What corporates are seeking in partnerships with digital security startups and scale-ups

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Ronen Gottlib, Cyber Innovation Director at Barclays, on what digital security startups need to know about working with corporates.

Read time: 3 minutes

  • Lean into your agility and develop a bespoke product

  • Act in accordance with corporate rules and regulations

  • Build a client base with smaller companies

  • Begin the conversation with corporates early

Cyber security is an important issue for corporates. For financial providers like Barclays, it means even tighter security measures. In this article, Ronen Gottlib, Cyber Innovation Director at Barclays, explains what corporates need from digital security startups and how they can set up for success. The good news is that many corporates often find significant advantages to working with startups. Read on to find out why.

What are corporates seeking in partnerships with digital security startups?

Corporates are looking for disruptive and innovative ideas. Many of the big security companies have technologies that cover a lot of areas but many of these are generic or are difficult to translate to corporates that will have specific requirements. Take Barclays as an example. We’re a finance provider that needs very tight, regulatory-focussed security measures. That’s good news for digital security startups, particularly very early startups. The dream scenario is a corporate going into a design partnership with the startup—and that helps the two to quickly align with the emerging needs of the corporate. Startups have the advantage of being able to quickly resolve unique problems that sometimes the big players don't have the bandwidth or agility for. The benefit of working with startups is those close relationships and the quick responses.

What are some of the barriers to working together?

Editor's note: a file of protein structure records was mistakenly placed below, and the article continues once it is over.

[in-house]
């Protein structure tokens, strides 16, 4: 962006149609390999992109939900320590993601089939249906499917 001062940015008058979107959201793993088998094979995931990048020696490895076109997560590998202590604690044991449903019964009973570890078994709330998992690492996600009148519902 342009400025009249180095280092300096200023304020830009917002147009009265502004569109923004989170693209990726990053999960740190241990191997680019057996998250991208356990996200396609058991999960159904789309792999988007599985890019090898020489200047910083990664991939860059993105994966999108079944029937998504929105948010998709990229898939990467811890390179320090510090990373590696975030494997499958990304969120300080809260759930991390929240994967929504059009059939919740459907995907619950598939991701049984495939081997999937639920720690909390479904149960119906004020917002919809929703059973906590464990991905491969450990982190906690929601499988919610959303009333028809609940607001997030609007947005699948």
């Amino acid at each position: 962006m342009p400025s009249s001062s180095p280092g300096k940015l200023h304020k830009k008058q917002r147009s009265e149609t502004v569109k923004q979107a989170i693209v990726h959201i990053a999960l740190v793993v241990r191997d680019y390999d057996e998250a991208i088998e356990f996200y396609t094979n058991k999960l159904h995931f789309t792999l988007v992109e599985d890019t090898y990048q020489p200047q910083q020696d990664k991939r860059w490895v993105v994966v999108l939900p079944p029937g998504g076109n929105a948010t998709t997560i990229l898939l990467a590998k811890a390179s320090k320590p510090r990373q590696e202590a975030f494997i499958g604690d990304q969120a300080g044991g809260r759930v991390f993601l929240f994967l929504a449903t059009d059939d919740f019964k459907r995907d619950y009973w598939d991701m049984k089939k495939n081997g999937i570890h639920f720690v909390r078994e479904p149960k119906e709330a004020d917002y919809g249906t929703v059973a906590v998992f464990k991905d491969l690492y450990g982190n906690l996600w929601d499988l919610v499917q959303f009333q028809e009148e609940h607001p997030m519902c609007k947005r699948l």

Often startups don't have experience working with big enterprises. Sometimes they lack understanding of the business value or drivers that are important to a corporate. It’s important to remember that big business is not just about the features or tech around a specific solution — although that is important. But there are many business-related values that a corporate needs from a solution or startup. This lack of understanding around the corporate’s goals can cause engagement between these parties to crash, or it might block progress on the rollout of some new functionality.

How should founders earn trust?

In the event of a security incident, startups should step up and proactively provide support, advice, and consultancy. They should also further develop the tool and educate the corporate on how to use it efficiently. If they can address the incident either before the event or without being asked — this is how you build trust and show the enterprise you're there for them.

Startups have the advantage of being agile, lean, and quick to respond. Startups to big security players are like Small Commando Unit (or SWAT team) to a division – while the latter have the massive resources the former is quick and able to solve unique and specific problems.

How can a startup go about building the relationship once they have a foot in the door?

Quick response, quick delivery, shorter times to add functionality, aligning to the needs of the corporate, and being that trusted advisor. Startups should also be proactive and attempt to develop new areas within the existing product. A startup that has been deployed within a corporate should be looking for ways to increase that deployment or produce more value for the enterprise.

Are there any pitfalls to watch out for when working with a corporate?

Speaking once again from the perspective of a financial organisation, regulation and lengthy, complex onboarding processes can be challenging. Startups need to avoid being involved with anything controversial. Carefully assess if there may be some sort of black mark that might be flagged during due diligence. And that includes all aspects of ESG in how you act as a business. It's not just about the technology so make sure you act to the corporate's standard. If you do have that black mark, make sure to be upfront. Show you've taken the right measures and that you have the right policies in place now. Nothing is carved in stone but it's better to have policies in place from the start.

Any final advice?

Digital security startups should start with the low-hanging fruits. You don't have to win the big corporates as your first goal. I suggest that you first establish a strong, wide base of low hanging fruits, those companies from which they can gain experience. At the same time, start an initial engagement with a corporate if possible. You do want enterprise feedback in the early days, but you don't need to win its business right off the bat. Start small and work on the corporates over time.


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